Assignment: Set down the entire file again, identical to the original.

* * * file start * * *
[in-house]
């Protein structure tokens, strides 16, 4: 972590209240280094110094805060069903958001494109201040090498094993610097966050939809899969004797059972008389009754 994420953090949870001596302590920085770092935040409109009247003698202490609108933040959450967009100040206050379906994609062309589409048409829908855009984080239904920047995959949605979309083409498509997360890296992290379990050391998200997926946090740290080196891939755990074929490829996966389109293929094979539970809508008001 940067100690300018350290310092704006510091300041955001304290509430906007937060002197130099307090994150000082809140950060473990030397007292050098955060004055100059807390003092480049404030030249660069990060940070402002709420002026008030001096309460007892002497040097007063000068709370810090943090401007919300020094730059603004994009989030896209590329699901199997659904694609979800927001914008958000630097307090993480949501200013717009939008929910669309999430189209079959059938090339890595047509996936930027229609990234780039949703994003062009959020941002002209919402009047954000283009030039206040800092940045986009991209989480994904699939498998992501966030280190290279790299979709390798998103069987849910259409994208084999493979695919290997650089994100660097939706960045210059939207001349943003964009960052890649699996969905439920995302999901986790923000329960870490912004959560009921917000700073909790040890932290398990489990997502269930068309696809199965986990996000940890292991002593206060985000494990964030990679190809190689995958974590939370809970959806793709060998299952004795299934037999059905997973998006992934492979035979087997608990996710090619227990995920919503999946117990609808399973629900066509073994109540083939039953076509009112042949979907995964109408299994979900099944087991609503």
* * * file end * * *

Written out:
[in-house]
């Protein structure tokens, strides 16, 4: 972590209240280094110094805060069903958001494109201040090498094993610097966050939809899969004797059972008389009754 994420953090949870001596302590920085770092935040409109009247003698202490609108933040959450967009100040206050379906994609062309589409048409829908855009984080239904920047995959949605979309083409498509997360890296992290379990050391998200997926946090740290080196891939755990074929490829996966389109293929094979539970809508008001 940067100690300018350290310092704006510091300041955001304290509430906007937060002197130099307090994150000082809140950060473990030397007292050098955060004055100059807390003092480049404030030249660069990060940070402002709420002026008030001096309460007892002497040097007063000068709370810090943090401007919300020094730059603004994009989030896209590329699901199997659904694609979800927001914008958000630097307090993480949501200013717009939008929910669309999430189209079959059938090339890595047509996936930027229609990234780039949703994003062009959020941002002209919402009047954000283009030039206040800092940045986009991209989480994904699939498998992501966030280190290279790299979709390798998103069987849910259409994208084999493979695919290997650089994100660097939706960045210059939207001349943003964009960052890649699996969905439920995302999901986790923000329960870490912004959560009921917000700073909790040890932290398990489990997502269930068309696809199965986990996000940890292991002593206060985000494990964030990679190809190689995958974590939370809970959806793709060998299952004795299934037999059905997973998006992934492979035979087997608990996710090619227990995920919503999946117990609808399973629900066509073994109540083939039953076509009112042949979907995964109408299994979900099944087991609503």